decided: November 16, 1973.
Appeals from judgment of sentence of Court of Common Pleas of Lancaster County, Nos. 667, 668, 787, 788, 1471 and 1757 of 1972, in case of Commonwealth of Pennsylvania v. Jose Angel Acosta.
Philip M. Cullen, for appellant.
Michael H. Ranck, Assistant District Attorney, for Commonwealth, appellee.
Wright, P. J., Watkins, Jacobs, Hoffman, Spaulding, Cercone, and Spaeth, JJ. Opinion by Watkins, J. Wright, P. J., would affirm the judgment below.
[ 226 Pa. Super. Page 89]
This is an appeal from the judgment of sentence of the Court of Common Pleas, Criminal Division, of Lancaster County, after the defendant, Jose Angel Acosta, entered a plea of guilty to a number of indictments.
He pleaded guilty as the result of a plea bargain by his counsel with the District Attorney. He entered a plea on indictments for burglary, larceny, prison breach and conspiracy. He received sentences totaling four to eight years. Two further indictments charging robbery and conspiracy were nolle prossed. A further charge of prison breach was to be returned to the court and by agreement this sentence would run concurrently with the others.
The appellant now contends that his plea was not voluntarily and intelligently made so that he was denied due process of law and so the guilty pleas must be vacated.
It is reversible error for a trial judge to accept a guilty plea without an affirmative showing that the plea was intelligent and voluntary. Boykin v. Alabama,
[ 226 Pa. Super. Page 90395]
U.S. 238, 23 L. ed. 2d 274, 89 S. Ct. 1709 (1969). A conviction based upon a guilty plea not knowingly and intelligently made is invalid. U.S. ex rel. Black v. Russell, 306 F. Supp. 270 (E.D. Pa. 1969), affirmed, 435 F. 2d 546 (3d Cir. 1970), cert. denied, 402 U.S. 947 (1971).
Pennsylvania has decided that a trial judge shall not accept a plea of guilty unless he first determines after inquiry of the defendant that the plea is knowingly and intelligently made. Penna. Rules of Criminal Procedure, 319 provides that this determination be made of record.
The only question directed to the defendant regarding his participation in the crimes charged or his rights at the time of trial were: "The Court: You understand that there are four charges here on which you are being sentenced. There isn't any question in your mind that you committed those offenses -- is that right? Appellant: Yes. The Court: Now, if I impose these sentences, you are getting, in my book, a very good arrangement for yourself. I don't want you coming back and saying you didn't understand what was going on here. Now there is no question in your mind that you understand thoroughly what you are agreeing to? Appellant: Yes."
The rest of the record colloquy of discussion between the trial court and opposing counsel as to the plea bargaining agreement, the sentence and whether the defendant, a Puerto Rican, understood English, which he said he did. He was also informed of his right to appeal the sentence and his right to counsel.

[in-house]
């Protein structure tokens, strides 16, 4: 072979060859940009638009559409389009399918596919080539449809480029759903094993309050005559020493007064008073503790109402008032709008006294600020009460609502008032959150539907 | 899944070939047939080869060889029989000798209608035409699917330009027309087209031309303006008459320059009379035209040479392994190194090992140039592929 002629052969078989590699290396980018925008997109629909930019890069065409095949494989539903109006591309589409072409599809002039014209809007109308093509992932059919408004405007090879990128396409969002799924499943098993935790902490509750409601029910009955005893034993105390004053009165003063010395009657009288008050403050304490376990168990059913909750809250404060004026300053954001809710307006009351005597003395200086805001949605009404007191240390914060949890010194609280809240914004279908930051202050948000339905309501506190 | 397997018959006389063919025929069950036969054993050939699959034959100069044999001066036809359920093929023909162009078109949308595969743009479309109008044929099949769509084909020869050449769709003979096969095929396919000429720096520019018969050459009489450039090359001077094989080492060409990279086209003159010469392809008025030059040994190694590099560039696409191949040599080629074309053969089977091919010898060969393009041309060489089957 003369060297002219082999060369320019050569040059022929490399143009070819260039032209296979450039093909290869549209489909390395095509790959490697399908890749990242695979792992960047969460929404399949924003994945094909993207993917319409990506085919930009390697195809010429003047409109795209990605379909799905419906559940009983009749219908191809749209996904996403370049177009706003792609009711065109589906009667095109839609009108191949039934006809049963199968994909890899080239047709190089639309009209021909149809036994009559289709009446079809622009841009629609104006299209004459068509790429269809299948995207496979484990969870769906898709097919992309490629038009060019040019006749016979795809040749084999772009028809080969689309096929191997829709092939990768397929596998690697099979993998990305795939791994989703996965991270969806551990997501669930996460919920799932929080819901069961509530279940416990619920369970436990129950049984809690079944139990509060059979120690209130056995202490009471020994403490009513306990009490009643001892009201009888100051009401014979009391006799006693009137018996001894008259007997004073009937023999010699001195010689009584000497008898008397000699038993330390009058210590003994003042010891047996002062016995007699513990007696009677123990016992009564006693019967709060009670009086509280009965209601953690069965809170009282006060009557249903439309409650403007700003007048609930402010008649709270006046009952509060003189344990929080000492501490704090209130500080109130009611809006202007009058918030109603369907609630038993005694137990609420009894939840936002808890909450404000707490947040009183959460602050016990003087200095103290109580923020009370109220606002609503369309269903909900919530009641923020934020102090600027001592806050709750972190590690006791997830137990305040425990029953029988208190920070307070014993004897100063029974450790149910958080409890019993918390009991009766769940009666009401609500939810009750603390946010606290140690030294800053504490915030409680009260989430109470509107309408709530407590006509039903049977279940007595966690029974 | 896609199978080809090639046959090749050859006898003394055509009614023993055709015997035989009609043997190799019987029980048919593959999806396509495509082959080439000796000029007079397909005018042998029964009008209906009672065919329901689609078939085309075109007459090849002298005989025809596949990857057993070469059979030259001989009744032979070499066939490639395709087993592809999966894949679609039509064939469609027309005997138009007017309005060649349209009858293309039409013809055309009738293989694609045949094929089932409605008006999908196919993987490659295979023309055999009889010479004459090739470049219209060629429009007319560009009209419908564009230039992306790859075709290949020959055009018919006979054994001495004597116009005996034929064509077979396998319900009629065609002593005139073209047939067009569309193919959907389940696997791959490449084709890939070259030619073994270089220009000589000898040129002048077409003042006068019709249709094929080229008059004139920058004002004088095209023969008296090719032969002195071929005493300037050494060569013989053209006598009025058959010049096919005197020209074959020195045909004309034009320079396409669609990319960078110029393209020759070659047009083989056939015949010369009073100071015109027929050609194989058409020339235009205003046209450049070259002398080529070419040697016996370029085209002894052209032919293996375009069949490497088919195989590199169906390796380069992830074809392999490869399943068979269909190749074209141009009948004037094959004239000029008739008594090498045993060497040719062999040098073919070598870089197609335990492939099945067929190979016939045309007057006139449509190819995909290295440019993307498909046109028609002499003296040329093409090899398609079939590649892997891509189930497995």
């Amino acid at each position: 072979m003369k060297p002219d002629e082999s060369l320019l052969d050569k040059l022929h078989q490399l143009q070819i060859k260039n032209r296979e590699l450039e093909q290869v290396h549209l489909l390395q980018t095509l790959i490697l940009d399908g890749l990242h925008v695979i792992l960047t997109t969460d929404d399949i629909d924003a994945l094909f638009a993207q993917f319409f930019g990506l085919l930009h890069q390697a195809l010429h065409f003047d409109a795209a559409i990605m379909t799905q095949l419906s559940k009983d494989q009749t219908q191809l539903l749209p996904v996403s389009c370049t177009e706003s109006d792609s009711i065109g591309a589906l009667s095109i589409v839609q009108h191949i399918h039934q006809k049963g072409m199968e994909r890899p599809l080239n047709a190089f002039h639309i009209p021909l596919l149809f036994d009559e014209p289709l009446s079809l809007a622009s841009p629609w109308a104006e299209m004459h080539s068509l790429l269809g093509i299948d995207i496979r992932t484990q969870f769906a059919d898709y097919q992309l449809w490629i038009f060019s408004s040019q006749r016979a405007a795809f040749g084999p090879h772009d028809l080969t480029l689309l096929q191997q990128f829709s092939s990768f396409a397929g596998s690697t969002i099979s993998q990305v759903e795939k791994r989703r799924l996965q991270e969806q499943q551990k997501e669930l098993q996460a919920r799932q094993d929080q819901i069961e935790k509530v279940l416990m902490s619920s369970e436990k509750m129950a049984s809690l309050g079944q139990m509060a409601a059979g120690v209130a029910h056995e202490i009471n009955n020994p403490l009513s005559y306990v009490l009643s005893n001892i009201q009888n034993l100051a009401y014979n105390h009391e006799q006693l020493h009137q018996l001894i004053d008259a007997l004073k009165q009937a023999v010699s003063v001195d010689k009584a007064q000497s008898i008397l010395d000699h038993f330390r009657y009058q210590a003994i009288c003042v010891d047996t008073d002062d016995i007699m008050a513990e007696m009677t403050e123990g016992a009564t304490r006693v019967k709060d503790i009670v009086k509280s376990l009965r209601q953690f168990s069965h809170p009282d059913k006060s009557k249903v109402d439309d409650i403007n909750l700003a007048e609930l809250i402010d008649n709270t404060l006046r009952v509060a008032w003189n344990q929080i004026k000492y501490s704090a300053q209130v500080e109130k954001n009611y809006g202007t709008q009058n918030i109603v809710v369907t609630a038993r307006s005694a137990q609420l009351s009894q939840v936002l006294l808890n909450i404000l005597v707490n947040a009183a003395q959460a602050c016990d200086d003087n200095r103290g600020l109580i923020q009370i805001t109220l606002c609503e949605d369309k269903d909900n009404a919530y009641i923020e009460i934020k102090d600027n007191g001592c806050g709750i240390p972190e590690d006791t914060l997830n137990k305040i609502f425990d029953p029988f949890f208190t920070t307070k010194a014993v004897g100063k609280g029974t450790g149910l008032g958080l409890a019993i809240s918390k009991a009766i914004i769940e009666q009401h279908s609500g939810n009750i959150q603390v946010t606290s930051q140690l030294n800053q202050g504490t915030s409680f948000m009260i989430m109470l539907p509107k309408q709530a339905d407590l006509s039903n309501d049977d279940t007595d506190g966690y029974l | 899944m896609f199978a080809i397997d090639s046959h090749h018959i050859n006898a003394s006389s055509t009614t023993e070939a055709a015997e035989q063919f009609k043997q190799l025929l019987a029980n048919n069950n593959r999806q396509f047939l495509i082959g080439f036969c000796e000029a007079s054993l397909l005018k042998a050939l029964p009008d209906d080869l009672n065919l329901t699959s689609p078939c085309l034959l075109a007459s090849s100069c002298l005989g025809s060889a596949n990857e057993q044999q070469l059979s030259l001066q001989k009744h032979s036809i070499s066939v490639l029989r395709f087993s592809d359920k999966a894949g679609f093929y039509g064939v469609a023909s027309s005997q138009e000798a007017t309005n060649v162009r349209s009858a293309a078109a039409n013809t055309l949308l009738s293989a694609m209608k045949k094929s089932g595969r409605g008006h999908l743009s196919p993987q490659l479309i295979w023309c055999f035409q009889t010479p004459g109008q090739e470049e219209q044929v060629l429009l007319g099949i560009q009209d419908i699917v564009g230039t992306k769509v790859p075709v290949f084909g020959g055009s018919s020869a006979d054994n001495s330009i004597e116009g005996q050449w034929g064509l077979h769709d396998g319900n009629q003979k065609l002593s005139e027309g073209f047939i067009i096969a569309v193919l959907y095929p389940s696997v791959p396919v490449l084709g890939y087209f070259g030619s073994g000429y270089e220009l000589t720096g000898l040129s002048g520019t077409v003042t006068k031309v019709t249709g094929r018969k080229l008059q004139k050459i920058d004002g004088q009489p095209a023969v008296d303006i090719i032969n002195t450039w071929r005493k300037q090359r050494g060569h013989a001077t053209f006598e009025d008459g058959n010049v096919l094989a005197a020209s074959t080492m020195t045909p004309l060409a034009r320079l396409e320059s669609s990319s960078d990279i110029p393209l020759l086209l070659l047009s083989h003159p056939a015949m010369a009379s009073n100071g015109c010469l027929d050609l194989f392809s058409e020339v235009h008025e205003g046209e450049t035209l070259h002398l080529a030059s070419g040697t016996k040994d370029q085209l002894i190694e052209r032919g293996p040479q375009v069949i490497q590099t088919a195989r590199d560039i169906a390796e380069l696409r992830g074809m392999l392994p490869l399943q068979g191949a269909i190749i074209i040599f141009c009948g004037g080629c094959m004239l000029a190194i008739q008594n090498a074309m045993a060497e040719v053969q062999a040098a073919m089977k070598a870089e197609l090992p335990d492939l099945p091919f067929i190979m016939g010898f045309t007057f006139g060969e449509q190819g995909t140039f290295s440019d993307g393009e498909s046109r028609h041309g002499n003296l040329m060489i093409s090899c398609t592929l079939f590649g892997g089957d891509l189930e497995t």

The issue on this appeal is whether the above colloquy between the court and the defendant is sufficient to determine judicially that the guilty plea was knowingly and voluntarily made.
In Commonwealth v. Martin, 445 Pa. 49, 282 A.2d 241 (1971), the Supreme Court cited with approval a
[ 226 Pa. Super. Page 91]
very detailed colloquy between the trial court and the defendant. There is no doubt that the two questions propounded by the court in our case does not come close in the detailed colloquy in Martin, supra.
However, we must determine whether the colloquy was sufficient. In Commonwealth v. Belgrave et al., 445 Pa. 311, 285 A.2d 448 (1971), the Supreme Court dealt with the problem as to the requirements of the colloquy. In that case the record indicated that defense attorneys had related to the court that they had informed the defendant of the charges, his right to a jury trial, the range of sentence, etc. The court then asked the defendant if he understood counsel's information. The Supreme Court held that such a colloquy was insufficient to provide the basis for an independent judicial conclusion that the defendant intelligently and voluntarily understood the specific acts constituting the crimes charged.
In our case, there is nothing on the record at all to indicate that the defendant was informed of his right to a jury trial as to the range of permissible sentences or as to the specific acts constituting the crime. Thus, in view, of the rule as interpreted by Belgrave, supra, we must hold that the record colloquy was insufficient to enable the court below to ascertain judicially that the guilty pleas were knowingly and voluntarily tendered. The court did point out that in its opinion the sentence arranged by the plea bargain was favorable to the defendant and this may very well be true and it may also be true that eventually the withdrawal of these pleas may prove detrimental to the defendant. However this alleged benefit does not prevent the defendant from raising the question before us as to whether the guilty plea was entered knowingly and intelligently.
[ 226 Pa. Super. Page 92]
The judgment of sentence of the court below is directed to be withdrawn and the defendant permitted to withdraw his guilty plea and proceed to trial.
Judgment of sentence of court below directed to be withdrawn and defendant permitted to withdraw his guilty plea and proceed to trial.
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